For someone who makes such minimalist and ethereal music, Beach House singer-keyboardist Victoria Legrand sure can be voluminous.
Legrand and Alex Scally craft dreamy, slow-moving songs with emotional resonance that outstrips the spare details. It can be as simple as Legrand murmuring, "Other people want to keep in touch / Something happens and it's not enough" over crashing waves of keyboard melancholia. Legrand's sultry coo and the slowly undulating textures conspire for a Rorschach effect, accommodating whatever you might project onto it.
"It can be a specific feeling and a specific story, but it's all in the way you do it," said Legrand. "The way that you arrange it can be abstract or minimalistic. It doesn't have to be all the details or all the information. That's why it's art."
She continued: "If you look at a Rothko, that painting is performing beyond his hands and it's communicating something different to every person that experiences it. Some of it, he could have predicted, I'm sure; some of it, he could never predict."
The band's fourth album, Bloom, was released in May and reached No. 7 on the Billboard charts. It was the follow-up to 2010's commercial hit, Teen Dream. Bloom doesn't break new ground, nor does it try to. The band's intent and style has remained consistent since it formed eight years ago.
And while Beach House has honed its song-crafting skills since its eponymous 2006 debut, the duo's process is very much the same as it ever was. Legrand and Scally hit the studio without preconceptions or intellectualized constraints. The idea is to let the music come out of them and surrender themselves to their creativity and the process.
"Chaos is in nature, entropy is in science and the universe. You have to accept that things aren't going to be perfect ever, no matter how hard you try. The vision you have will always be something slightly different when it comes out, but you have to love that and go with it," Legrand said. "That's the beauty of it. Yes, there are moments of chaos where you've spent weeks on the song and then the feeling is gone and you have to start all over again. There is darkness, too--in every light there is darkness--but you can't create something without conflict."
The music's understated nature camouflages its contrasts and ambivalences. The sound can be nonthreatening--lulling organ fills that suggest a shoreline watercolor, low droning guitar like whistling wind--but the lyrics are rife with ache, longing and a struggle to maintain hope.
On "New Year," Legrand's vocals waver between an upbeat trill ("Can you call it? / See it coming?") and doleful resignation ("All you ever wanted? / Is it getting away?") amidst the whirl of a slow-moving calliope. On "Wild," she ponders her father's profligate ways, deriding and romanticizing them at the same time: "A little wine / you stole a smile / the earth is wild / you've got no time ... Heartless to say / go on pretending."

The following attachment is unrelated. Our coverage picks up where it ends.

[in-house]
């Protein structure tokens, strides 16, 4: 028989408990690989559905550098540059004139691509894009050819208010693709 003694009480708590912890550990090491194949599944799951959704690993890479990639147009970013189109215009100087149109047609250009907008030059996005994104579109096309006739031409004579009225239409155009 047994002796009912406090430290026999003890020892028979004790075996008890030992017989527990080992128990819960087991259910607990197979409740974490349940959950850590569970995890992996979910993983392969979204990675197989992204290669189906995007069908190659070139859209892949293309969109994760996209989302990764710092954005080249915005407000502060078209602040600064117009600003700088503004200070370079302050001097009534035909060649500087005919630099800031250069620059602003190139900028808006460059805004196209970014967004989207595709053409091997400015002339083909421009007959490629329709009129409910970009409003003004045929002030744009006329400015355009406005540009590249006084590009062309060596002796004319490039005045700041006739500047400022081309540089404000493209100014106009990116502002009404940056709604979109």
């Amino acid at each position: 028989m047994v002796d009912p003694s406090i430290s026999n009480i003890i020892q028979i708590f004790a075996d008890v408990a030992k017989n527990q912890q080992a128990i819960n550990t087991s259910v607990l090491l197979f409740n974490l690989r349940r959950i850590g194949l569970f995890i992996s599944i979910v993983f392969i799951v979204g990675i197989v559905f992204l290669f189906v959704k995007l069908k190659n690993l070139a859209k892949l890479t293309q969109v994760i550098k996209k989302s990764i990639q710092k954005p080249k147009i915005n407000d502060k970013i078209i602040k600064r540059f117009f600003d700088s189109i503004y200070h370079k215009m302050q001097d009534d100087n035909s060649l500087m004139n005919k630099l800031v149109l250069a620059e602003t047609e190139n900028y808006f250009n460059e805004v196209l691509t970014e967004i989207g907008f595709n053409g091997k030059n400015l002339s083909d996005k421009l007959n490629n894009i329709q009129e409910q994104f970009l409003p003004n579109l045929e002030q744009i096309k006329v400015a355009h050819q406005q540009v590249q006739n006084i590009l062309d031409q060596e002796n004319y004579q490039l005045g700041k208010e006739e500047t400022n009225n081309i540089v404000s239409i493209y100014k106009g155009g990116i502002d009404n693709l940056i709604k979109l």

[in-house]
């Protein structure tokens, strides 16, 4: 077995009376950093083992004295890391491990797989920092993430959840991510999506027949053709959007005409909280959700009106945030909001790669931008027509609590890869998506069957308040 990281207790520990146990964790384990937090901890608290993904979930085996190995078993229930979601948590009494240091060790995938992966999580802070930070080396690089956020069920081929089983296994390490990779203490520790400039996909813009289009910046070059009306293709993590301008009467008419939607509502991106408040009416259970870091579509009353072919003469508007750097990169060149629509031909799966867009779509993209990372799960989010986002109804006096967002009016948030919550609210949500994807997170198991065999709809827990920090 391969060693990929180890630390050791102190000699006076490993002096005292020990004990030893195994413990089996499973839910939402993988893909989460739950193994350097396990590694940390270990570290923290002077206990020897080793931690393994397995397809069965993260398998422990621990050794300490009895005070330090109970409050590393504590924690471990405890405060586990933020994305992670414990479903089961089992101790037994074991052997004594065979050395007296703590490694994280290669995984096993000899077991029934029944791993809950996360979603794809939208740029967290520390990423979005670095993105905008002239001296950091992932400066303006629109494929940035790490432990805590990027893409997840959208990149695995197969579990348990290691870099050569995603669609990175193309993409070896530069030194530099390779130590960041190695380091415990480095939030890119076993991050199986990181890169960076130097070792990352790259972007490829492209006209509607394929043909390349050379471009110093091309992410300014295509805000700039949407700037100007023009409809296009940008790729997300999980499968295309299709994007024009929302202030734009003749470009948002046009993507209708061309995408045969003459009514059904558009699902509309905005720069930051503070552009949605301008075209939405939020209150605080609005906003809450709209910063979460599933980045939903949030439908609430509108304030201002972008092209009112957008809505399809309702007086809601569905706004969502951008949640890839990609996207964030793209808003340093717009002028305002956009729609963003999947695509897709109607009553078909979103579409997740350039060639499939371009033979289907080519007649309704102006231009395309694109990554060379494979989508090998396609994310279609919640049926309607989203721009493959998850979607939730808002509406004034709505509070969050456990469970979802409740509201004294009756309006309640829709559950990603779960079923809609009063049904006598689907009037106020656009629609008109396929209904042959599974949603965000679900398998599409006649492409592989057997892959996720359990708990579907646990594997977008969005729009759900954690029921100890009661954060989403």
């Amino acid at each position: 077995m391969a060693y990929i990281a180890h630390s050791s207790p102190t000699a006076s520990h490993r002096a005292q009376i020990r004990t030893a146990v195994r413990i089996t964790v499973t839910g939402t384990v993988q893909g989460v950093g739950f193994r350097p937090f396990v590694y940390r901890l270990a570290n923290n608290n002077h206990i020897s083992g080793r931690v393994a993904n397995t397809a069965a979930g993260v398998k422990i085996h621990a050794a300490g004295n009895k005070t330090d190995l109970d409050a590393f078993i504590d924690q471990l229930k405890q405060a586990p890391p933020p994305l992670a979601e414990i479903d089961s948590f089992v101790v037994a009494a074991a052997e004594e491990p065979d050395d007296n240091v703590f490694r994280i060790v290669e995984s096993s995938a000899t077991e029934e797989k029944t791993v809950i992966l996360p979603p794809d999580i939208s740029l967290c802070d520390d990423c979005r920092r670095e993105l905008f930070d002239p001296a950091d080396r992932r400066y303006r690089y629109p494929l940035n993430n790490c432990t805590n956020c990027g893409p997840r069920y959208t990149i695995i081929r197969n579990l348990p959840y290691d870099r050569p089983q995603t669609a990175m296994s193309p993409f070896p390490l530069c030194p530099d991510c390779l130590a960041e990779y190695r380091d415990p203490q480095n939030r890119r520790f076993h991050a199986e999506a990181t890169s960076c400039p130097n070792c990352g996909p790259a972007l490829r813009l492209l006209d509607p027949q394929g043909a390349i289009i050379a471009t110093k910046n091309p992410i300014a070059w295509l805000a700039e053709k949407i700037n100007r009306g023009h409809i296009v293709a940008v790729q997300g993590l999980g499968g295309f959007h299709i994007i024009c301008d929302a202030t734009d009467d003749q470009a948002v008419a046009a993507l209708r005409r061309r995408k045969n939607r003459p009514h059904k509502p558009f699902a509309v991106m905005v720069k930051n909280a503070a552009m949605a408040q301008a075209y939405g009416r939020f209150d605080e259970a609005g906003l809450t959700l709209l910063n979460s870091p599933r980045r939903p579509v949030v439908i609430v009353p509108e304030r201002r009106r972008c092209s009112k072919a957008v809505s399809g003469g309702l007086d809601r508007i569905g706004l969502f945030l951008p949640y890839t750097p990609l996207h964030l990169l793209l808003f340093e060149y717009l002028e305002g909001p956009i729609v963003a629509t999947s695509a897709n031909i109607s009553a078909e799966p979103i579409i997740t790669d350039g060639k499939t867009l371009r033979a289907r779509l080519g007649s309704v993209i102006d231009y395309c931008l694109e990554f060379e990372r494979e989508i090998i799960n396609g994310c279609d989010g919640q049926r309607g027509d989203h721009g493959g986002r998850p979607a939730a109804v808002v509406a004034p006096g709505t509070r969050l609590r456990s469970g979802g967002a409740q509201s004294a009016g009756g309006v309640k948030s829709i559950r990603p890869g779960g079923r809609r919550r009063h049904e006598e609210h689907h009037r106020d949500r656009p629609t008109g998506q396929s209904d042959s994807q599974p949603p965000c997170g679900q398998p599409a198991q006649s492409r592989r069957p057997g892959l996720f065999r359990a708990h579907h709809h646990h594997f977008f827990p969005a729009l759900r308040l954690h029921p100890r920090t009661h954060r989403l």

There's an intimacy and a distance in the music--like a dream half-remembered or a startlingly crisp childhood memory, the snapshot colored by pastel marker embellishments. Legrand loves the dance of life and finding different ways to engage it.
"All humans have that urge to connect to something they believe is there but they don't know. Some people go to church and they believe it is this one thing and other people believe it is in another person, or some people believe it is in a song," she said. "It's the romanticism as much as the idea that's inside of songs, and the paradox is the fact that to achieve that feeling in a song sometimes is very easy and happens very quickly, and then sometimes it takes a great deal of work to preserve that feeling."
Legrand tries to form an ecosystem around which a feeling can grow. And since it's all about emotion, she tries not to intellectualize it much. Instead, she gives the song what it calls for, all while crafting and guiding the work to its culmination.
"It's like a psychological, emotional and artistic invisible tennis match in slow-motion. They go back and forth, those things," she said. "It's this incredible witch's brew, a bubbling cauldron."
She continued: "There's a great deal of craft that happens, but the big moments--when you have the title, or the first line, or when you write the bridge, when you realize that the guitar part for the beginning of the verse is totally not the right feeling--these are all these very deep intuitive feelings. ... It's very beautiful and sometimes can be frustrating because for months you do everything you can and don't get that lightning bolt."
But songs, like a child, are raised to be released and find their own homes. Legrand is quite rhapsodic about her role in what she sees as a symbiotic relationship.
"It's yours for so long. You work it, you dream it, you live with it. So at the end of the day, what joy is there for us to hold on to it?" asked Legrand. "That invisible incredible feeling that occurs when you know you've made something that means something to you, and will by the power of transference mean something to another human? At the end of the day it's not for me. It's something I need because that's how I express the condition of living as a human, but it's ultimately supposed to help someone else."